Students evaluate sources to determine credibility
Students work together to establish the narrative for the presentation
Peer-edit to revise
Present to the administration
How much informational text?
By grade 4: 50% literary/50% informational
By grade 8: 45% literary/55% informational
By grade 12: 30% literary/70% informational
How do we meet the standard?
What types of informational text do we use now?
What are some challenges in incorporating it into the classroom?
How do we make it meaningful and applicable to our students?
Sources for Informational Texts?
Ask students what they are interested in and what websites they like to read
If you find that those sites or topics are not appropriate for class, always stick with Kelly Gallagher
Kelly Gallagher's Article of the Week http://kellygallagher.org/resources/articles.html
Integrating the Article of the Week
I post the article of the week each Monday on Edmodo. Students must:
Annotate the text or take Cornell Notes on it with questions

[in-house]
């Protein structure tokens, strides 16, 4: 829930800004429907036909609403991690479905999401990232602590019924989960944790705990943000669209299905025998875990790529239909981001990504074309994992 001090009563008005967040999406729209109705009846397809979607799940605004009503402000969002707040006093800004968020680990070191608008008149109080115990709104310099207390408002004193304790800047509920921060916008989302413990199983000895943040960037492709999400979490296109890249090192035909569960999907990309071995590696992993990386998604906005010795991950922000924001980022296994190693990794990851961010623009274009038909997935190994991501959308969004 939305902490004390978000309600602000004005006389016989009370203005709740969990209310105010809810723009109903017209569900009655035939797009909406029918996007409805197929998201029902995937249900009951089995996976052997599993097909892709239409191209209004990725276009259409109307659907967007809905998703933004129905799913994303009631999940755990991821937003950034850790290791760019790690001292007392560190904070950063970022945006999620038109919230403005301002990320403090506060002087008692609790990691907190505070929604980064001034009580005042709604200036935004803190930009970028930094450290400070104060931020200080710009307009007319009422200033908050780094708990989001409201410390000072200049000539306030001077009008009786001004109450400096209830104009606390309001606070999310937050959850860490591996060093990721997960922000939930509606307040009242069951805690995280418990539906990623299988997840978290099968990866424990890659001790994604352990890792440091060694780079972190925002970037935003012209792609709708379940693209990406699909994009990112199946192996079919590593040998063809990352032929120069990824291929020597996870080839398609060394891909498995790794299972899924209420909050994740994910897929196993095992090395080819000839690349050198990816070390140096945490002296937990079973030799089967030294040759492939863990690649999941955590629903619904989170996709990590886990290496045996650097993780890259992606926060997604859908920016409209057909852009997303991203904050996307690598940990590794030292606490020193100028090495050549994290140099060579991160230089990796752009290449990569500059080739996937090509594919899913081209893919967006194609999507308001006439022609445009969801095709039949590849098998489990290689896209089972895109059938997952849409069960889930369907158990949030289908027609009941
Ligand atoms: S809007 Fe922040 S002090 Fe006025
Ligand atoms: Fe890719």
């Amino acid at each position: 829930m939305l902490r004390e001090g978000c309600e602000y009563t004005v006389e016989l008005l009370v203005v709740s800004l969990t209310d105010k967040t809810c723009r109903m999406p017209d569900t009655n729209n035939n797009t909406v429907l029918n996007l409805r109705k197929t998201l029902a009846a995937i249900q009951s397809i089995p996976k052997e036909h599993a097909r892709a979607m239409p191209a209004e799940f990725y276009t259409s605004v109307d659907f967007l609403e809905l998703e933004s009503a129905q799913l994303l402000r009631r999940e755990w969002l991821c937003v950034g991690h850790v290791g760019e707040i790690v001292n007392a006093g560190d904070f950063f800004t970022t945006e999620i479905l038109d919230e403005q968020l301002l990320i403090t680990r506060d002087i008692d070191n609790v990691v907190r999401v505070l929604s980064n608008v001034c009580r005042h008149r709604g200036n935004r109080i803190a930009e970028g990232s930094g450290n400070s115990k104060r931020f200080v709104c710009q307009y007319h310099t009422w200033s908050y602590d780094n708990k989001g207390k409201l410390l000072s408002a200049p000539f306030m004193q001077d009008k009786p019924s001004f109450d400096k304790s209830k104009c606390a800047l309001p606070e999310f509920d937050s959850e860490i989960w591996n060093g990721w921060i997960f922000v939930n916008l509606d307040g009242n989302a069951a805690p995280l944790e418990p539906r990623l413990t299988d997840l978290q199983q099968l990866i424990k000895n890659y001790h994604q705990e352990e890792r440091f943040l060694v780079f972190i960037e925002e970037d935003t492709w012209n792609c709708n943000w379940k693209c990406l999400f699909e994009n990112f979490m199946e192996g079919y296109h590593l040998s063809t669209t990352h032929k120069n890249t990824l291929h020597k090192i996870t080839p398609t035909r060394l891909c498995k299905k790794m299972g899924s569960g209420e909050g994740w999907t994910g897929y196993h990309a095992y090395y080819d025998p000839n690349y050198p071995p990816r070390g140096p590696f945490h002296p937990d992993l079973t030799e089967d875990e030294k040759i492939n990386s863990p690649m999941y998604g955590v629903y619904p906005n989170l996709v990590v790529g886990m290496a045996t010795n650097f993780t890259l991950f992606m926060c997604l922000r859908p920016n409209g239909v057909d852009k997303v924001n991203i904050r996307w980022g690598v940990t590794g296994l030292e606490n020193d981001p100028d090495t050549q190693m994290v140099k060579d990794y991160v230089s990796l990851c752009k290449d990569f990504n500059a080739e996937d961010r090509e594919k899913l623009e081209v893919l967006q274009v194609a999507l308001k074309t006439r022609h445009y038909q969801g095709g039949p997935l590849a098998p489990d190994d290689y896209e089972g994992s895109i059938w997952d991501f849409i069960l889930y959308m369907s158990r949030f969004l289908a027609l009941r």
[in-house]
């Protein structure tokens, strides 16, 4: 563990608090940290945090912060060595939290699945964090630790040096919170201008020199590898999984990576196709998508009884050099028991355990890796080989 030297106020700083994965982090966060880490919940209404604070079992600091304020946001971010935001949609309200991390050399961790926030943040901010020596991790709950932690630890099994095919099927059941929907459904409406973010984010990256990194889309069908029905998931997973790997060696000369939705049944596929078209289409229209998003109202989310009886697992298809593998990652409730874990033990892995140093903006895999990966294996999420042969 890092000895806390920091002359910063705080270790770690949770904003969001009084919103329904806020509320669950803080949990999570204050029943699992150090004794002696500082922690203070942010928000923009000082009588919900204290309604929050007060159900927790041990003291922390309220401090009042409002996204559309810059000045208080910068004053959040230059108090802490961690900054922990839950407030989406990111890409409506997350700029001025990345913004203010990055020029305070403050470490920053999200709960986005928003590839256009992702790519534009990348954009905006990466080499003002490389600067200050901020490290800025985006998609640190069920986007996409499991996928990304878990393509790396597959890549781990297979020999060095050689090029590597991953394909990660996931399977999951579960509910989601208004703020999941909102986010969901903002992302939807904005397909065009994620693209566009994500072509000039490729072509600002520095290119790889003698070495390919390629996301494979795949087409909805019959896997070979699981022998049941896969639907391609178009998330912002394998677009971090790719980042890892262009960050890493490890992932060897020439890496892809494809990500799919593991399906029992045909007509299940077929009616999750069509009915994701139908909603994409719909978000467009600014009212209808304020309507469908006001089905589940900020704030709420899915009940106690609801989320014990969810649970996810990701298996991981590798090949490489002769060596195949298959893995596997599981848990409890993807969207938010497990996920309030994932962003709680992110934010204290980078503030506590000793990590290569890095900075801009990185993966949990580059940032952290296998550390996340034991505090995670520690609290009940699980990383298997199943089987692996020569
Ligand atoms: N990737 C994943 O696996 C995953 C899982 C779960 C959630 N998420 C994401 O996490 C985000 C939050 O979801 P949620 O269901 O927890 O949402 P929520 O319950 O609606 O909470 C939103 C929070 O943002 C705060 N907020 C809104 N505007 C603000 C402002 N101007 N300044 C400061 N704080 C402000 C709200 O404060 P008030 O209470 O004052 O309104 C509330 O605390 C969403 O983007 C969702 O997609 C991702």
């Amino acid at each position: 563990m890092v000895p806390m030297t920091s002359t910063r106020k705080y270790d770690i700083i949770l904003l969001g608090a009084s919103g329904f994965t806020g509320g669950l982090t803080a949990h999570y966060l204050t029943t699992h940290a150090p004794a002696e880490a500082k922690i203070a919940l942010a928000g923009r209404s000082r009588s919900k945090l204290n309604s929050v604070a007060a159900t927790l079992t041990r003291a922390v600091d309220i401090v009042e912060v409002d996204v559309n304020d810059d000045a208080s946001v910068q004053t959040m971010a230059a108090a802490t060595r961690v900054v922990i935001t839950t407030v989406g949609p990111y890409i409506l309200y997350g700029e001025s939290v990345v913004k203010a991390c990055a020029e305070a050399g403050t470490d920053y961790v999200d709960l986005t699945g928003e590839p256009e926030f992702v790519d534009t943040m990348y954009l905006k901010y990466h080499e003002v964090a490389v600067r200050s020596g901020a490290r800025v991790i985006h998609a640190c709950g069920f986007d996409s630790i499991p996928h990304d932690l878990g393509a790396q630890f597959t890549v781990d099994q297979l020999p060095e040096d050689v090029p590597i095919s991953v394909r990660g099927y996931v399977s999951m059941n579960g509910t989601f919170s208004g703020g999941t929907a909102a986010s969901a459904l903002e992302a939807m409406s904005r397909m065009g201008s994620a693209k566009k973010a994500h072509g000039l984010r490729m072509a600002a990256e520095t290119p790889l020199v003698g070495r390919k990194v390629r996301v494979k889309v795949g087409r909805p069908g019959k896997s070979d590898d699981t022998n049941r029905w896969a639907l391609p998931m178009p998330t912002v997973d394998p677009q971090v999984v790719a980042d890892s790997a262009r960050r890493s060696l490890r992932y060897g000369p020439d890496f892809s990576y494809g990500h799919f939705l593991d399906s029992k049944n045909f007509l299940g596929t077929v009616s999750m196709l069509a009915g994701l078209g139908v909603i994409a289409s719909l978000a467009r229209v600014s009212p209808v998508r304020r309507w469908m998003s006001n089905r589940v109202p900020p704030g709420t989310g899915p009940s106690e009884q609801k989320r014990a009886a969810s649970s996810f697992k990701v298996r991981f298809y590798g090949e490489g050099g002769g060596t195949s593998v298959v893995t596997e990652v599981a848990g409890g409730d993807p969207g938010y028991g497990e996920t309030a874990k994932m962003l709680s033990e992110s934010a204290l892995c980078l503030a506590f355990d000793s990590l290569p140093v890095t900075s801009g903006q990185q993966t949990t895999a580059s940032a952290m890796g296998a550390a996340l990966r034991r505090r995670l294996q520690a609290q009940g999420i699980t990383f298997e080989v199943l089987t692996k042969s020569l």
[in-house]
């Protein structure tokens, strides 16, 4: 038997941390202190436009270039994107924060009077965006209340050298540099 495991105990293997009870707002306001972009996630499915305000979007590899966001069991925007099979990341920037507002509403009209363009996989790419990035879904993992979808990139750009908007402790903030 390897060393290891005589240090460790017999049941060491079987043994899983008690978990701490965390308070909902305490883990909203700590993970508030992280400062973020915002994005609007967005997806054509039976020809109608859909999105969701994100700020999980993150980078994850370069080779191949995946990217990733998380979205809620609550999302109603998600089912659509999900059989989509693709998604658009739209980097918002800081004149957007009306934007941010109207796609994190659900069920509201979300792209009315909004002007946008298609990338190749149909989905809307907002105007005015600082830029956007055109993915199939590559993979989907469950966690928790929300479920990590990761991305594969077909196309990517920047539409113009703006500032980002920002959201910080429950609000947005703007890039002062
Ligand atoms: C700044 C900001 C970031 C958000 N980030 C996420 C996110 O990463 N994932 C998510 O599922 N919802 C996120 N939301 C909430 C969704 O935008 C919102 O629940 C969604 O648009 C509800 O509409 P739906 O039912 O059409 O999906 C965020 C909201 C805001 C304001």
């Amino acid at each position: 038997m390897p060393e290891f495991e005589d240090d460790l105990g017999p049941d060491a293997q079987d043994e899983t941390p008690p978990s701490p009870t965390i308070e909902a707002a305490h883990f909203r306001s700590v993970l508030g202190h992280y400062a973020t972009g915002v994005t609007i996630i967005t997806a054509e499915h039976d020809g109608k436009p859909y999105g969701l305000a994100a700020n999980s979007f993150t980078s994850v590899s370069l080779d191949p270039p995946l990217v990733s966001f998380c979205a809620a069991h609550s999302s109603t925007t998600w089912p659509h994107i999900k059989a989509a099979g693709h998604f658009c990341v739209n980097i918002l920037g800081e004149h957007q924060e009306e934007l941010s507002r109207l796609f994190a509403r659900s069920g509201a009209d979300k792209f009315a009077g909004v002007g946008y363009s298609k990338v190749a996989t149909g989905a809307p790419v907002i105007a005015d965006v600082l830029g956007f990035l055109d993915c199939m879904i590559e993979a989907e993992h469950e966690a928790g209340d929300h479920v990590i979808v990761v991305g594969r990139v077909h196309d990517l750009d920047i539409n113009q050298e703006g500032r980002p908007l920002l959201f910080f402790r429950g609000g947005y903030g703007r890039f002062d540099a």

Highlight or cite in their notes where they become confused in the article
Draft a 1-page reflection and/or argument
On Mondays, I spend up to 15 minutes doing the following:
Giving context (i.e., verbally trying to hook students into the content using 1-3 key points or connections to the "Cause of the Quarter")
Modeling annotating, Cornell Notes
Directly instructing students on difficult vocabulary in the article
Giving students time to get started on the reading task
The goal is to have students select the next "cause of the quarter" and they select the articles and lead the discussions.
Can you keep a secret?
English teachers all across the country have been secretly reading Informational Texts in hiding. And they like them!
What is Informational Text?
text whose primary purpose is to convey information about the natural and social world.
text that typically has characteristic features such as addressing whole classes of things in a timeless way.